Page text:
Filippo Pozzato backs Jonathan Milan and Andrea Bagioli as Italy's next Monument winners

The 2006 Milan-San Remo champion tips two youngsters to deliver Italy back to the top step of a Monument

Clock18:00, Friday 20th October 2023
Pozzato expects the two new Lidl-Trek signings to challenge for Monuments in the years to come

© Velo Collection (TDW) / Getty Images & Sprint Cycling Agency

Pozzato expects the two new Lidl-Trek signings to challenge for Monuments in the years to come

Tadej Pogačar’s emphatic victory in the final Monument of the 2023 road season at Il Lombardia earlier this month brought a close to a memorable Classics campaign. However, it also marked two years since the last time an Italian rider was on the top step of one of cycling’s five major one-day races.

Sonny Colbrelli’s dramatic, mud-soaked victory at the 2021 Paris-Roubaix was breathtaking and emotional, but just as the former European road champion’s career was brought to an abrupt halt, so too was the Azzurri’s hopes of returning to the days in which they had a stranglehold over the Monuments.

Watch: How cycling broke Sonny Colbrelli's heart

From 1993 to 2008, at least one of the five Monuments was claimed by an Italian every year without fail. One of the riders to add to Italy’s impressive one-day tally was 2006 Milan-San Remo winner Filippo Pozzato.

After retiring at the end of 2018, ‘Pippo’ turned his hand to race organisation, launching a series of races in his home region of Veneto. The ‘Ride The Dreamland’ series encompasses the Giro del Veneto, the Serenissima Gravel and the Veneto Classic, with the third edition held over the course of last week.

Read more:

Pozzato tips Milan and Bagioli for Monument success

Despite the charismatic Italian spending more of his time behind the scenes nowadays, with the hope of returning an Italian team to the WorldTour in the coming years also on his mind, he still keeps one eye on who will lead the next generation of Italian talent.

Speaking to GCN on the topic of where Italy’s next Monument winner will come from, Pozzato named two riders that he thinks have the potential to deliver on the big stage, more than two years on from Colbrelli’s teary triumph in the mud bath of Roubaix.

“Jonathan Milan or [Andrea] Bagioli,” he responded swiftly when posed the question of who can return Italy to the top step of a Monument podium.

Pozzato highlighted Milan as a rider he’s touted for a while, with two Monuments in particular where he could prosper.

“Milan for Milan-San Remo or Paris-Roubaix. Last year, before Milan-San Remo, my favourite was Milan but he got sick one week before.”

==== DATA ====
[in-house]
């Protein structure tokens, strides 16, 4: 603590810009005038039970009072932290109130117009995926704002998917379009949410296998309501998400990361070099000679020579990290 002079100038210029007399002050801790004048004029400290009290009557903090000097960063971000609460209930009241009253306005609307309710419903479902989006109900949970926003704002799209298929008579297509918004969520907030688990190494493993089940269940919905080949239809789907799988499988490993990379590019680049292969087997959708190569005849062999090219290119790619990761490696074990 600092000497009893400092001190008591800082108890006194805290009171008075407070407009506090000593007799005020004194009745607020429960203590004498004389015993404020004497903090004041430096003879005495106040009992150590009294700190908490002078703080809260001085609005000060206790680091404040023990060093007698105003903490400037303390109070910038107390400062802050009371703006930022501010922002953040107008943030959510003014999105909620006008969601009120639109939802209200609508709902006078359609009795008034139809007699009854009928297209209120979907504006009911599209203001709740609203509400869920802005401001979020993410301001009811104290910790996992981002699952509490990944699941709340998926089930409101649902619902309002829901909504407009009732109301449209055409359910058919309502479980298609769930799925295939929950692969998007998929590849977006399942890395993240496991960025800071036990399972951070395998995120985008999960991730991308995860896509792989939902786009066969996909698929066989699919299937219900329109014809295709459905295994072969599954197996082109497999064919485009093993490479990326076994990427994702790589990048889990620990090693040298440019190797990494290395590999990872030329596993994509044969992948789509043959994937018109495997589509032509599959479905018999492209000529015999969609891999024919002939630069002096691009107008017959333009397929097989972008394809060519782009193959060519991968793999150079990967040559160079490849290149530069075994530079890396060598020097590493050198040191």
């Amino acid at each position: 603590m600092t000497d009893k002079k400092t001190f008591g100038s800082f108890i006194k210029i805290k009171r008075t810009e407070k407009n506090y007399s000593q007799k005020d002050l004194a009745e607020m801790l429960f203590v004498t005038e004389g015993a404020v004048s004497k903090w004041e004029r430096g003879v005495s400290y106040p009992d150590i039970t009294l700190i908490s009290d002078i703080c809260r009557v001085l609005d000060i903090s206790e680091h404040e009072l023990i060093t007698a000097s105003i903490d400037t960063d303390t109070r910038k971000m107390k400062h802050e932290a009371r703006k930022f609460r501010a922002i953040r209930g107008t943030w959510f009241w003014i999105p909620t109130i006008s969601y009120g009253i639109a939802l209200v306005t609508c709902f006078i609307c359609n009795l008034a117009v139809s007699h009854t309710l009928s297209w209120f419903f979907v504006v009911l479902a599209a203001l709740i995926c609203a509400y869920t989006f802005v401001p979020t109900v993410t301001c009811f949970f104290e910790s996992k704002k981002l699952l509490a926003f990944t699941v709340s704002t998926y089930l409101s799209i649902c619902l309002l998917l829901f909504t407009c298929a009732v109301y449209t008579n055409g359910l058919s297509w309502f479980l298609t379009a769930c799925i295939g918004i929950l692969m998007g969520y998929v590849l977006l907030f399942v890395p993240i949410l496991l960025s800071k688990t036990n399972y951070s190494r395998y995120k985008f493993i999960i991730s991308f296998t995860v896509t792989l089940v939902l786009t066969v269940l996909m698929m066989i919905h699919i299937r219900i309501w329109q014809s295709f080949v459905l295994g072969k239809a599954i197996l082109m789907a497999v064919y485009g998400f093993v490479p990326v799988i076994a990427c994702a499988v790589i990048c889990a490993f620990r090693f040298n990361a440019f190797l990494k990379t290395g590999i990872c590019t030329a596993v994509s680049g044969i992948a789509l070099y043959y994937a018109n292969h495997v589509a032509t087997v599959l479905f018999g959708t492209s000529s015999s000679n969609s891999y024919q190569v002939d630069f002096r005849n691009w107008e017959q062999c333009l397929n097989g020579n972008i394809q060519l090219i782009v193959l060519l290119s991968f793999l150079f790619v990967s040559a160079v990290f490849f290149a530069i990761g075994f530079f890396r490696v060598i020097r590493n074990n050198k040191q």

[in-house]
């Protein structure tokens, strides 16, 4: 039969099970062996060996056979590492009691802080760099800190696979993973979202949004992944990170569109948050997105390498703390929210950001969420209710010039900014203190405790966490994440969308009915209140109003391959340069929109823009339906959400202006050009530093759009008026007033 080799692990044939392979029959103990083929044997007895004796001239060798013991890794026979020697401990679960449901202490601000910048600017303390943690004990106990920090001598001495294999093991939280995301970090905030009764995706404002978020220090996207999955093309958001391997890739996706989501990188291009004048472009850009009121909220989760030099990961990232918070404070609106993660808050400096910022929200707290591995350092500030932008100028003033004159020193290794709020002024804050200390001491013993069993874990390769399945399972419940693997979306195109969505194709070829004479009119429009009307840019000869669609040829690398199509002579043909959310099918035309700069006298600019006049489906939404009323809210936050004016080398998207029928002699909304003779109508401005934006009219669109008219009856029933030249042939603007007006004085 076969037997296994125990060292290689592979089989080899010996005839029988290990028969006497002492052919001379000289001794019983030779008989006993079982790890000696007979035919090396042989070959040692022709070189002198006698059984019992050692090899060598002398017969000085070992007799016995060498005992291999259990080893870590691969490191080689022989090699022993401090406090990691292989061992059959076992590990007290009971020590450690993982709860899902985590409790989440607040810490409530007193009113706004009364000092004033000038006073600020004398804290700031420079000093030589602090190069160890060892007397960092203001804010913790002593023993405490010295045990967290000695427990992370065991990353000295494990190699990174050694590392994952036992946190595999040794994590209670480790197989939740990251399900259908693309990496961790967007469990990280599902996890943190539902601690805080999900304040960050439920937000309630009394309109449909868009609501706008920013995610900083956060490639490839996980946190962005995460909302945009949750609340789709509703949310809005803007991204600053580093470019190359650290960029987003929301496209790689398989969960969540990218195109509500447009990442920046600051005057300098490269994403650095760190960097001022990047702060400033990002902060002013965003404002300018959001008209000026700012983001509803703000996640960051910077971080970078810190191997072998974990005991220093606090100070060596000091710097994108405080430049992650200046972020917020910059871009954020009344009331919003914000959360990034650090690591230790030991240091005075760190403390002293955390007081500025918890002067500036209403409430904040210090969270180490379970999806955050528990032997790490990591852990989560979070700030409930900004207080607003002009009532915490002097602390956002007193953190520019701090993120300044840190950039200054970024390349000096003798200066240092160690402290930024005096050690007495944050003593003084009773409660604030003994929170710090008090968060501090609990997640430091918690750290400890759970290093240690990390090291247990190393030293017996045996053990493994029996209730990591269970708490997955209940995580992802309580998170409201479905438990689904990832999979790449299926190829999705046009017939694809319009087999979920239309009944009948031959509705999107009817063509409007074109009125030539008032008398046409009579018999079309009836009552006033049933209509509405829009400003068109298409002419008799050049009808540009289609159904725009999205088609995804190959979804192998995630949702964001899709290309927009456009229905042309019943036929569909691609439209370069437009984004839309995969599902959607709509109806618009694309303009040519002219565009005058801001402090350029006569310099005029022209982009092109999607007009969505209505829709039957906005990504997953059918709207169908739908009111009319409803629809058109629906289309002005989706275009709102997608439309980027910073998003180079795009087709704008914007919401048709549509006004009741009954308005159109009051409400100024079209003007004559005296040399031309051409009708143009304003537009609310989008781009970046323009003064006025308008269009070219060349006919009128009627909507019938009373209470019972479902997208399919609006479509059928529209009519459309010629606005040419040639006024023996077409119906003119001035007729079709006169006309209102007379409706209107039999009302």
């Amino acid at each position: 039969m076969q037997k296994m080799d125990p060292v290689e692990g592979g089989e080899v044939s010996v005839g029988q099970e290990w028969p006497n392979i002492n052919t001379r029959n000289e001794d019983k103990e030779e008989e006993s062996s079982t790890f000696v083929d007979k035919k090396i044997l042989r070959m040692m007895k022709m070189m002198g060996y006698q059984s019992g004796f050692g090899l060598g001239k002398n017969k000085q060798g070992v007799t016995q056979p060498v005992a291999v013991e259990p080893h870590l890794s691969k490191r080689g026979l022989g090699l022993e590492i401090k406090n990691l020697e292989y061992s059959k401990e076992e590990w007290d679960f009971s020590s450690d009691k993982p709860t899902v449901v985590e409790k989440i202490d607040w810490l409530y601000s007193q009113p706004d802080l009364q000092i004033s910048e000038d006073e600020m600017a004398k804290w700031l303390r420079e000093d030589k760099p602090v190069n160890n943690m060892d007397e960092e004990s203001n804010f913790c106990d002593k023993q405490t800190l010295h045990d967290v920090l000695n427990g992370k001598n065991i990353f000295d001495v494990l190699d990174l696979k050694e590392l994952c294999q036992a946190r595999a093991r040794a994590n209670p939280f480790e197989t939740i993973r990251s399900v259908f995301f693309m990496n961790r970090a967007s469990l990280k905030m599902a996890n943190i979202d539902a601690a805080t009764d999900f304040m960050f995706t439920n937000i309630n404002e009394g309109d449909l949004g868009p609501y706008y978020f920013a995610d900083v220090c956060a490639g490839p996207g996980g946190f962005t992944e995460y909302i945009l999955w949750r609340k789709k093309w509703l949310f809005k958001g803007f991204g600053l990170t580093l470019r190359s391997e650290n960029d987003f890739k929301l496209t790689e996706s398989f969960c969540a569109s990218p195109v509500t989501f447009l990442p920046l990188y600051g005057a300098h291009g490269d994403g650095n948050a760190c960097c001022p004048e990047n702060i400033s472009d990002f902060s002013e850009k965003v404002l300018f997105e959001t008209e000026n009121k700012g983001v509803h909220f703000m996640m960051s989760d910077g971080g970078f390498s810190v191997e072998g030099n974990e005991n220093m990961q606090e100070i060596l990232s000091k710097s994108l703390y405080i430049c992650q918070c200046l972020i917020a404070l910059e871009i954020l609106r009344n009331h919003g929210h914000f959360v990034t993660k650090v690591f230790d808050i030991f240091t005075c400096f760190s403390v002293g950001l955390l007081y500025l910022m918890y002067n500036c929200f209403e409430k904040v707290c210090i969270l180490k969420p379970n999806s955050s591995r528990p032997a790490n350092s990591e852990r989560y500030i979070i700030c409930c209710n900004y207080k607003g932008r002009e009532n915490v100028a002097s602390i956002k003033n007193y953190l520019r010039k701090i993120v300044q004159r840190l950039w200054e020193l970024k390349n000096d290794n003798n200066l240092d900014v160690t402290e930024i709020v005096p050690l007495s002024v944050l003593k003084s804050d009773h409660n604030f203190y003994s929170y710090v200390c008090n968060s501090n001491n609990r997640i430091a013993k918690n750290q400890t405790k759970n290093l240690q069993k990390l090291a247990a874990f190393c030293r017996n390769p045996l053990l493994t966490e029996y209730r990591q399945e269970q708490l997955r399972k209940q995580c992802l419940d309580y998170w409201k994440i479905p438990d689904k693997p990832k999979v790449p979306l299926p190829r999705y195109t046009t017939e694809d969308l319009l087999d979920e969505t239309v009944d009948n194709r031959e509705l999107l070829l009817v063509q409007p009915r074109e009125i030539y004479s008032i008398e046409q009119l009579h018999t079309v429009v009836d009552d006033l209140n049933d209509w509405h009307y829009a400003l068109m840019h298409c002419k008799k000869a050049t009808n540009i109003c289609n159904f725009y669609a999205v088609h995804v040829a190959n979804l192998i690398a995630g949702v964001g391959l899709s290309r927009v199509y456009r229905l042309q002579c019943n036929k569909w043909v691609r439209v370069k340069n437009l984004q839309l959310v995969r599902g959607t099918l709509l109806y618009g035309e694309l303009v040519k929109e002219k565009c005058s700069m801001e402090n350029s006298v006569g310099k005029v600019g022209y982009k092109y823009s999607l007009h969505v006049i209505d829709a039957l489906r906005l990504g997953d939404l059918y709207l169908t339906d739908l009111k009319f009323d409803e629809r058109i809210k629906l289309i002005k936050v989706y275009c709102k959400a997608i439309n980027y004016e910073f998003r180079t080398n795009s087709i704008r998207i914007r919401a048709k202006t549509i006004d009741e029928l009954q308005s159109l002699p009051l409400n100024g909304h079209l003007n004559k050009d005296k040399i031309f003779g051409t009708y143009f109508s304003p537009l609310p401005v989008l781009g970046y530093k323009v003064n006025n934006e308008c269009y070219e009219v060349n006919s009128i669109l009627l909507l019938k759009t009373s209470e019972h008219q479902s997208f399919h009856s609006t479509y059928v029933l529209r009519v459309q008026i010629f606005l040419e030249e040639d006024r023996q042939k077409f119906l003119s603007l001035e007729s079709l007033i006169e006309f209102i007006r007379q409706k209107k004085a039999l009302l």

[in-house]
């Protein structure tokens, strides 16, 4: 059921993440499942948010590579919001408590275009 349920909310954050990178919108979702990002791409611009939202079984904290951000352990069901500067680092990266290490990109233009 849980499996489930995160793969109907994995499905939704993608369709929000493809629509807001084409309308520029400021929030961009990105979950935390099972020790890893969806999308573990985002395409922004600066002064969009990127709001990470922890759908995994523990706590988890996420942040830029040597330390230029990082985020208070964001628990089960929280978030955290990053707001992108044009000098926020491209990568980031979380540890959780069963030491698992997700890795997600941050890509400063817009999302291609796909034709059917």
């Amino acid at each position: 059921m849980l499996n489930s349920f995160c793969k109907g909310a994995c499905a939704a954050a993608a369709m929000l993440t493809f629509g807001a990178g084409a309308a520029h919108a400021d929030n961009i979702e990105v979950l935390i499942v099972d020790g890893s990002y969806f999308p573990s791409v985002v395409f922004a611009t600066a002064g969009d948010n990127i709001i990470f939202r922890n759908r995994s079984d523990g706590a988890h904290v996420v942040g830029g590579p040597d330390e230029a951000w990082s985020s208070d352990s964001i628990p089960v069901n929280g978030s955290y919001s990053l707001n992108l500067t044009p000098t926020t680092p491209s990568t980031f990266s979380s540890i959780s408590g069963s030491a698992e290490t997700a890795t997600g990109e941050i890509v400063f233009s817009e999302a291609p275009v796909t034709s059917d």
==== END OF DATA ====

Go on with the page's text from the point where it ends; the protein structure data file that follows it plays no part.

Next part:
Despite a challenging season, with illness thwarting his Spring Classics assault, Milan did manage to claim a stage victory and four second places earning him the maglia ciclamino in the process, at this year’s Giro d’Italia. Next season will see the Italian sprinter leave behind Bahrain Victorious for Lidl-Trek, a move Pozzato believes will only benefit the Team Pursuit Olympic champion.

Read more: Giro d’Italia 2024 route revealed

“I think Milan’s move to Lidl-Trek is good for him. I like Milan a lot, he’s a good guy, a grounded one, he’s not stupid, he’s smart. I’ve seen him doing some sprints that are not normal, and he’s also really young.”

Bagioli is another Italian heading to Lidl-Trek for 2024 after also signing a three-year deal with the WorldTour team. In his last three outings for Soudal Quick-Step, the 24-year-old claimed third spot at Coppa Bernocchi, first-place at Gran Piemonte and, turning heads across the sport, runner-up at Il Lombardia.

One of those to turn their head and take notice was Pozzato, adding: “I was surprised to see Bagioli on the podium at Il Lombardia. I thought he’d be in the first five. I know he’s very strong because I spoke to his coach in the week before.”

Italy lacks strength in depth

Both riders have shown promising signs during the premier years of their careers but will likely require further development to reach their full potential. With Colbrelli and Vincenzo Nibali having retired, two out of three of the Italian riders to have claimed a Monument in the last decade, it leaves just Alberto Bettiol (EF Education-EasyPost) with Monument-winning experience in the pro peloton.

Asked where the issue lies, for a nation that once dominated the Classics results tables, Pozzato pointed to the organisations coordinating the sport within Italy.

“The level is not good, because we don’t have the members of the federation. For example, in Vicenza, we had a 120-rider union but now we have just 20 riders. With that quantity, it's not possible to get the quality.”

Comparing Italy’s cycling fortunes to those elsewhere, Pozzato highlighted a number of nations, with less impressive cycling heritages, that have now leapfrogged them. 

“Great Britain in the past had only two riders and now has one of the best teams in the world. Australia had one rider and now has a WorldTour team. Americans were few and now they have a team too. Everything is globalising and so there are more possibilities for the others but less for Italy,” concluded the 42-year-old.

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